A total of 635 EST derived markers developed within the Grain Legumes Integrated Project (GLIP-Food-CT-2004-506223), were tested for polymorphism among the parental lines using the amplification protocols reported by [13, 26]. Special efforts were focused on genotyping the ITAPs previously mapped in the most advanced Vf6 × Vf27 map [11, 13]. As mentioned above, when no polymorphism was detected on agarose gels, PCR products amplified from both parents were digested with a range of restriction endonucleases in order to detect a SNP as a CAPS (Cleaved Amplified Polymorphic Sequence) marker that was further genotyped in the corresponding population.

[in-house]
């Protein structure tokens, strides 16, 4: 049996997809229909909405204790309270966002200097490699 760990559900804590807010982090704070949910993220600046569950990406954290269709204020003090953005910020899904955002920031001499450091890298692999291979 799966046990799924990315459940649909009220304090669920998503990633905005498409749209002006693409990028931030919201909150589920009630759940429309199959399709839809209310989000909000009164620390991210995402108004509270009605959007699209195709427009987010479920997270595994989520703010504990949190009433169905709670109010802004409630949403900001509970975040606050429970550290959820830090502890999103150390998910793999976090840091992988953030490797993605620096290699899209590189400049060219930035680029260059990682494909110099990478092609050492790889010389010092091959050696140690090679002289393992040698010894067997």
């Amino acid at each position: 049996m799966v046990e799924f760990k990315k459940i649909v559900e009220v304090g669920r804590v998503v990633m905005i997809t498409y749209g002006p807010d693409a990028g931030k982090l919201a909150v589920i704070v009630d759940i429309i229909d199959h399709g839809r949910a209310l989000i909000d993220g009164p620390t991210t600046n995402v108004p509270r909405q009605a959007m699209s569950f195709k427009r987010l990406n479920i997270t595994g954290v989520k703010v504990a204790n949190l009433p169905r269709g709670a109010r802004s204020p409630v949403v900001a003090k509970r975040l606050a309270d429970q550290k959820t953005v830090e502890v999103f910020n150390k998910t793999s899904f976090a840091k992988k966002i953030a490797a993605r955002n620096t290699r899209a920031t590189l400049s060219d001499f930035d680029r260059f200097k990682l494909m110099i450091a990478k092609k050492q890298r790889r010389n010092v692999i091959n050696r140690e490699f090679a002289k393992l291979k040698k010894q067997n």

In order to saturate targeted regions conferring broomrape or ascochyta blight resistance we applied the BSA  based on previous QTL mapping information in cross Vf6 × Vf136 [24, 26]. BSA has been widely adopted as a method to rapidly identify molecular makers in specific genome regions. The BSA principle consists in pooling DNAs from individuals from a segregating population according to two phenotypic classes. The resulting DNA bulks are equivalent to those from two Near Isogenic Lines (NILs) for which is assumed to generate a random genetic background at all other unlinked loci. In this study segregating individuals were grouped according to the genotype of markers flanking already localized QTLs. The contrasting pools were then screened with new markers in order to identify recombinants within each QTL interval.